The U.S. Army special ops force provides support for both general purpose and special operations forces. They fly MH-47G Chinooks, MH-60L/K Black Hawks, A/MH-6M Little Birds, MH-X Silent Hawks (the latter is an unconfirmed designation) and maybe stealthy Little Birds and stealthy Chinooks as well.

160th SOAR mainly operate at night (hence their name) in attack, assault, reconnaissance, infiltration and exfiltration, and any kind of known or unknown special operations you may imagine.

Since Nov. 19, the Night Stalkers have welcomed the first MQ-1C Gray Eagle.

Gray Eagle is an advanced derivative of the Predator  specialized in providing direct operation control by Army field commanders. It can fly Reconnaissance, Surveillance, and Target Acquisition (RSTA); convoy protection; Improvised Explosive Device (IED) detection as well as providing live aerial imagery to ground patrols carrying also PGMs (Precision Guided Munitions).

160th SOAR recently formed E-Company will receive 12 Gray Eagle which will strengthen the U.S. Army Special Operations Aviation Command (ARSOAC) fleet of smaller RQ-11B Raven and RQ-7 Shadow UAS (Unmanned Aerial Systems) giving the Night Stalkers autonomous ISR (Intelligence Surveillance Reconnaissance) and attack capabilities over a larger area of interest.

E-Company

Image credit: U.S. Army

 

Enhanced by Zemanta

Airborne Assault (how it looks like if you are not wearing Night Vision Goggles)

Pilots routinely wear Night Vision Goggles that can virtually turn night into day (more or less…).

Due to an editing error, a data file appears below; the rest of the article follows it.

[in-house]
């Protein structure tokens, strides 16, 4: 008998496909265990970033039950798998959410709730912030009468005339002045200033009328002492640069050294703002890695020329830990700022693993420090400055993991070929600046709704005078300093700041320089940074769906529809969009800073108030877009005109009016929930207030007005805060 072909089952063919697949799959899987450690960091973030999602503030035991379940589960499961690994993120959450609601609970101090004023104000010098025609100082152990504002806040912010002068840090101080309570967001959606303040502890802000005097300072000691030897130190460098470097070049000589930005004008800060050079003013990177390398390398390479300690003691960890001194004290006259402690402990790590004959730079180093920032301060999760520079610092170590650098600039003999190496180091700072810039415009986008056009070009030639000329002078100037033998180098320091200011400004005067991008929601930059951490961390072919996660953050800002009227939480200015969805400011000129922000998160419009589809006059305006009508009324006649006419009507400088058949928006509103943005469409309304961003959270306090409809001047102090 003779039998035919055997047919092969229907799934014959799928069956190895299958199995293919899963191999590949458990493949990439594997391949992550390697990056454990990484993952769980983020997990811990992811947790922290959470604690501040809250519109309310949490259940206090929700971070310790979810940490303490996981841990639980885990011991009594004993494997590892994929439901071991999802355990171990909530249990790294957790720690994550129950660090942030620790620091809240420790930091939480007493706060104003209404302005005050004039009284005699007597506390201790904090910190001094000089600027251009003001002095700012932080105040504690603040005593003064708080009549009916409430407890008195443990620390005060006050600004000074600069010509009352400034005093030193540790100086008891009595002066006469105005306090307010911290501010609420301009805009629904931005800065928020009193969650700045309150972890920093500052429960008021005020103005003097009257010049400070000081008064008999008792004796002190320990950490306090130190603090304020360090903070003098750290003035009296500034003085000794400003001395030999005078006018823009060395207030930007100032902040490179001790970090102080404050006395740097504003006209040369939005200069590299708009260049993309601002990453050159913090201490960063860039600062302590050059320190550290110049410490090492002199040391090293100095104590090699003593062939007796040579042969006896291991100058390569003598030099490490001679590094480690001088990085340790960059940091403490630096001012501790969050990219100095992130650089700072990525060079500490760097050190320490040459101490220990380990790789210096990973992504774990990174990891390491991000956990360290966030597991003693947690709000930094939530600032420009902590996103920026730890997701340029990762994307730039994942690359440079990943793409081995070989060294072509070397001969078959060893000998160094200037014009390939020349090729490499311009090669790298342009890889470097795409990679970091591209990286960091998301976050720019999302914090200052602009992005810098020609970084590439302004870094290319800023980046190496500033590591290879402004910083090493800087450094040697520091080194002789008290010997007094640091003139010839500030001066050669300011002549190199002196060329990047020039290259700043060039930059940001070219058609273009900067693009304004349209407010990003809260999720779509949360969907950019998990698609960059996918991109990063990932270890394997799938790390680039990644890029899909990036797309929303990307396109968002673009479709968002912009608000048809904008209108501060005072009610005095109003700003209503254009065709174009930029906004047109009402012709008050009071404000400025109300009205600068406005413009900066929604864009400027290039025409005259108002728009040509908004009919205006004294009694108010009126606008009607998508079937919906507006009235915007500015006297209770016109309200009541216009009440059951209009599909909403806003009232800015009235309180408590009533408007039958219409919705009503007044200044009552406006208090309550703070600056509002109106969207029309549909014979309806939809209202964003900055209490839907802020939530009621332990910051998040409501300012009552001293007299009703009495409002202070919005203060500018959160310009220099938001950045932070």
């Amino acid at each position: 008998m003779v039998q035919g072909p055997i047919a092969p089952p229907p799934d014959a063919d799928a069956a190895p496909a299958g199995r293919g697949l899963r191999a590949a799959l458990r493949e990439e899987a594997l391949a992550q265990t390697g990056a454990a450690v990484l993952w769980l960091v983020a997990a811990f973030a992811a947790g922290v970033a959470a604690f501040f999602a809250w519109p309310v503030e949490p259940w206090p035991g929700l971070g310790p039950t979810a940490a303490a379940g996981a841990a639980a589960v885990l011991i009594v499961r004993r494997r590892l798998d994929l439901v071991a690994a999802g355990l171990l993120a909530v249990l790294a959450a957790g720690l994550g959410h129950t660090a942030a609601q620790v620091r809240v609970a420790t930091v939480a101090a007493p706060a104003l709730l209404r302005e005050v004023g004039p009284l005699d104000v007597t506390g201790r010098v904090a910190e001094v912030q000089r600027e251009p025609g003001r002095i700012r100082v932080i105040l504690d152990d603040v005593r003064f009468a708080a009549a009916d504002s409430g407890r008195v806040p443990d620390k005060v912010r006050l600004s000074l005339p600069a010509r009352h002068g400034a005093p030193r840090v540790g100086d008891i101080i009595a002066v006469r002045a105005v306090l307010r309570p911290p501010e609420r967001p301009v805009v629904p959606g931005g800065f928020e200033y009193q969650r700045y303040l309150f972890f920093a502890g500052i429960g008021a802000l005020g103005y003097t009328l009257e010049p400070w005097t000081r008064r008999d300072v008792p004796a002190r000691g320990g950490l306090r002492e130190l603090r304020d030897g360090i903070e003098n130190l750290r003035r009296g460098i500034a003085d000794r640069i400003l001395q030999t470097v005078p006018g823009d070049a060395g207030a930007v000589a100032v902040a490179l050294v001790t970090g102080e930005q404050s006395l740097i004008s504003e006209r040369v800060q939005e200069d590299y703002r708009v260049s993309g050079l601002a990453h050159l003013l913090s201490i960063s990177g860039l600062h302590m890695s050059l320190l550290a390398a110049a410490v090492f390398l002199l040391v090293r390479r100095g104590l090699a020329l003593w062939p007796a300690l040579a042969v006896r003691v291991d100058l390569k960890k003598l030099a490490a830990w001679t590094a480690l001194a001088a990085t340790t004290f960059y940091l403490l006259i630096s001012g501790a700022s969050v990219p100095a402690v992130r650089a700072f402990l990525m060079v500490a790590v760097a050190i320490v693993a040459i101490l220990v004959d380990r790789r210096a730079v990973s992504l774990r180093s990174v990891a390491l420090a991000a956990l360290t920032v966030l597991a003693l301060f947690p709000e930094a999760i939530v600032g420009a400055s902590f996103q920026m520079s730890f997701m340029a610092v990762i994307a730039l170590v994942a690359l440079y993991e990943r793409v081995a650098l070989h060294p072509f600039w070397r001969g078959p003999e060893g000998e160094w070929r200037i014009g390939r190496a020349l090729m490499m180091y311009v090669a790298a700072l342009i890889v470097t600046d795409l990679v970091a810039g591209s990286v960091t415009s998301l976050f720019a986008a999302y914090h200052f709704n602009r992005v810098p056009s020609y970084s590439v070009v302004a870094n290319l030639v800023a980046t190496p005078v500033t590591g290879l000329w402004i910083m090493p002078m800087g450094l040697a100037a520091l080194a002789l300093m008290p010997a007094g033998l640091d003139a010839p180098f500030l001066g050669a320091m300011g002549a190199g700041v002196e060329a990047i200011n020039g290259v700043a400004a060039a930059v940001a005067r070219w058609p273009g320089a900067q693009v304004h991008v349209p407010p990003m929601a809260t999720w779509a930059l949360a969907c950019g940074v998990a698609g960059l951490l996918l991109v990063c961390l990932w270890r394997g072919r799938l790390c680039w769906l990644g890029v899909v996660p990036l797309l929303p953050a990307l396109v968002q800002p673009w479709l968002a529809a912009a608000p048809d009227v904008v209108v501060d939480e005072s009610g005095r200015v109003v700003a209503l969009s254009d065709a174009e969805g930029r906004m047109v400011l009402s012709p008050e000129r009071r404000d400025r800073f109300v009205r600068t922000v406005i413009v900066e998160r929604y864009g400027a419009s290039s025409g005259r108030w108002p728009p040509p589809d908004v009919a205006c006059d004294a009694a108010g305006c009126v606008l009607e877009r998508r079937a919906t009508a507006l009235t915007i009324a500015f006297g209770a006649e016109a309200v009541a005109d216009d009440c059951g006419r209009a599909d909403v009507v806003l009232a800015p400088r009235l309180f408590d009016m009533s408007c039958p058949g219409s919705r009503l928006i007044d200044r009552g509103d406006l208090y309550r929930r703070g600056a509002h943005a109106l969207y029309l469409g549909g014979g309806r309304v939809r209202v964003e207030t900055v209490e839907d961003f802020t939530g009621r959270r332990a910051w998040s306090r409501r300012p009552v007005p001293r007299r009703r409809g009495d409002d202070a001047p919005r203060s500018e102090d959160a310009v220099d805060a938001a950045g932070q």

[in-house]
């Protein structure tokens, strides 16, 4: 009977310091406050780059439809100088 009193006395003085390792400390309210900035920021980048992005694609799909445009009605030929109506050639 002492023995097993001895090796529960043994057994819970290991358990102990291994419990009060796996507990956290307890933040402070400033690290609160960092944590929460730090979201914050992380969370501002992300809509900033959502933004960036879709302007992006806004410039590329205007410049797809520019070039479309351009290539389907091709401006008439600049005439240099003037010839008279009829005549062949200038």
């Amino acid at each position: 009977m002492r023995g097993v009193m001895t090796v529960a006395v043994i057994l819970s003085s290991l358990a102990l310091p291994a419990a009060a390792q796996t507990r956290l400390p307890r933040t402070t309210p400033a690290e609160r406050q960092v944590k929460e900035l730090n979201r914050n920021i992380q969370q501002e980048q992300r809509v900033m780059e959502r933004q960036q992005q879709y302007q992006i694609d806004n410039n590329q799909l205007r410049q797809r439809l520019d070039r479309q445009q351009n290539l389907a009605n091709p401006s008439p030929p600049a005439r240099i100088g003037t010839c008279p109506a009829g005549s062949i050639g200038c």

But even soldiers and Special Operations teams use them (U.S. Navy SEAL Team 6 team wore NVGs during the raid that killed Osama Bin Laden).

Top image shows paratroopers assigned to 1st Brigade Combat Team, 82nd Airborne Division, conducting an airborne assault during Field Training Exercise (FTX), at Ft. Bragg, N.C., on Oct. 22, 2013.

The exercise simulates the execution of a large-scale forcible entry into a hostile area; securing sufficient freedom of movement while facing the anti-access and area-denial capabilities of our enemy.

The photograph shows the warfighters parachuting on a field to set up a camp and how it would look like if you were not wearing any Night Vision device.

Image credit: U.S. Air Force

Enhanced by Zemanta

Night air-to-air refueling. From the cockpit of a C-17 cargo plane and through the Night Vision Goggles

Not only B-1, B-2 or B-52 strategic bombers (as well as the various tactical planes) need to refuel at night.

C-17 cargo planes, somehow used to carry Special Operations Forces require proper training to be able to deploy on intercontinental distances and to perform night, global reach missions.

The following video gives a hint of what refueling from a KC-10 Stratotanker aerial refueler looks like from the cockpit of a C-17, at night, through the green vision of the Night Vision Goggles.

 

Enhanced by Zemanta